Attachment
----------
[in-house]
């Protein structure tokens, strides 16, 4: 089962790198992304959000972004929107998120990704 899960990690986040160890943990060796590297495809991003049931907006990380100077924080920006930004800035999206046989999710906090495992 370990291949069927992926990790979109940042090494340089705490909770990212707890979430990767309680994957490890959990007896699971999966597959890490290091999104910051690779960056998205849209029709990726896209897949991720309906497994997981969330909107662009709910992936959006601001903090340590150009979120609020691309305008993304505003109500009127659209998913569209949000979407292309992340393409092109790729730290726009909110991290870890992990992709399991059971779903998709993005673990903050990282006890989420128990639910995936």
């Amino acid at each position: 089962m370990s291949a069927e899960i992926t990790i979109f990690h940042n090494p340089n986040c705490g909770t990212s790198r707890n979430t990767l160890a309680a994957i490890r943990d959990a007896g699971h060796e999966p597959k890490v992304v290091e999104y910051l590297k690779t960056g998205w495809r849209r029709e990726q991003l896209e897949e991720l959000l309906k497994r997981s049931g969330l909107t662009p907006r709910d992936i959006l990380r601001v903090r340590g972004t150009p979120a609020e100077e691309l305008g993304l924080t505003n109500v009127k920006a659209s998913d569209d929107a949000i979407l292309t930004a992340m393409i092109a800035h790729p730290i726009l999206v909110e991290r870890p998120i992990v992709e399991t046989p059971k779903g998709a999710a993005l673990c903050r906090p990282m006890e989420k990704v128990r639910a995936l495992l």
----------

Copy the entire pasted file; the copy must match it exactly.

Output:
[in-house]
């Protein structure tokens, strides 16, 4: 089962790198992304959000972004929107998120990704 899960990690986040160890943990060796590297495809991003049931907006990380100077924080920006930004800035999206046989999710906090495992 370990291949069927992926990790979109940042090494340089705490909770990212707890979430990767309680994957490890959990007896699971999966597959890490290091999104910051690779960056998205849209029709990726896209897949991720309906497994997981969330909107662009709910992936959006601001903090340590150009979120609020691309305008993304505003109500009127659209998913569209949000979407292309992340393409092109790729730290726009909110991290870890992990992709399991059971779903998709993005673990903050990282006890989420128990639910995936």
């Amino acid at each position: 089962m370990s291949a069927e899960i992926t990790i979109f990690h940042n090494p340089n986040c705490g909770t990212s790198r707890n979430t990767l160890a309680a994957i490890r943990d959990a007896g699971h060796e999966p597959k890490v992304v290091e999104y910051l590297k690779t960056g998205w495809r849209r029709e990726q991003l896209e897949e991720l959000l309906k497994r997981s049931g969330l909107t662009p907006r709910d992936i959006l990380r601001v903090r340590g972004t150009p979120a609020e100077e691309l305008g993304l924080t505003n109500v009127k920006a659209s998913d569209d929107a949000i979407l292309t930004a992340m393409i092109a800035h790729p730290i726009l999206v909110e991290r870890p998120i992990v992709e399991t046989p059971k779903g998709a999710a993005l673990c903050r906090p990282m006890e989420k990704v128990r639910a995936l495992l």